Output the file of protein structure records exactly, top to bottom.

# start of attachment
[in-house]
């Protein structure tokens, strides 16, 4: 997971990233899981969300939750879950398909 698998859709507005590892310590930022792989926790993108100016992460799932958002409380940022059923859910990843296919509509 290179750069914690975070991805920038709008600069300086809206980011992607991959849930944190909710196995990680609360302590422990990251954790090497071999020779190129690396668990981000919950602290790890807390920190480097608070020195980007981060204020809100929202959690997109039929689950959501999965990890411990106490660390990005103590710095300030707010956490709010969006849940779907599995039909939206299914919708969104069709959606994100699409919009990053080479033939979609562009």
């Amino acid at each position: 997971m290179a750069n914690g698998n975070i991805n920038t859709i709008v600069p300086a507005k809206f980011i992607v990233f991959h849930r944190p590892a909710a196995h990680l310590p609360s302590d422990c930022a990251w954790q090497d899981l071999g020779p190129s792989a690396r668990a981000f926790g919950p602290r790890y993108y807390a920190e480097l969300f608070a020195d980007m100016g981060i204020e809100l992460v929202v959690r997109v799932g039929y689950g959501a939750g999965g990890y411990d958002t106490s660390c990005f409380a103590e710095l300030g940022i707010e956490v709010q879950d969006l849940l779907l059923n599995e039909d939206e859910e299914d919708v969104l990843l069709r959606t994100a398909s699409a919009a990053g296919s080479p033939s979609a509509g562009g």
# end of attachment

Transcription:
[in-house]
């Protein structure tokens, strides 16, 4: 997971990233899981969300939750879950398909 698998859709507005590892310590930022792989926790993108100016992460799932958002409380940022059923859910990843296919509509 290179750069914690975070991805920038709008600069300086809206980011992607991959849930944190909710196995990680609360302590422990990251954790090497071999020779190129690396668990981000919950602290790890807390920190480097608070020195980007981060204020809100929202959690997109039929689950959501999965990890411990106490660390990005103590710095300030707010956490709010969006849940779907599995039909939206299914919708969104069709959606994100699409919009990053080479033939979609562009």
């Amino acid at each position: 997971m290179a750069n914690g698998n975070i991805n920038t859709i709008v600069p300086a507005k809206f980011i992607v990233f991959h849930r944190p590892a909710a196995h990680l310590p609360s302590d422990c930022a990251w954790q090497d899981l071999g020779p190129s792989a690396r668990a981000f926790g919950p602290r790890y993108y807390a920190e480097l969300f608070a020195d980007m100016g981060i204020e809100l992460v929202v959690r997109v799932g039929y689950g959501a939750g999965g990890y411990d958002t106490s660390c990005f409380a103590e710095l300030g940022i707010e956490v709010q879950d969006l849940l779907l059923n599995e039909d939206e859910e299914d919708v969104l990843l069709r959606t994100a398909s699409a919009a990053g296919s080479p033939s979609a509509g562009g």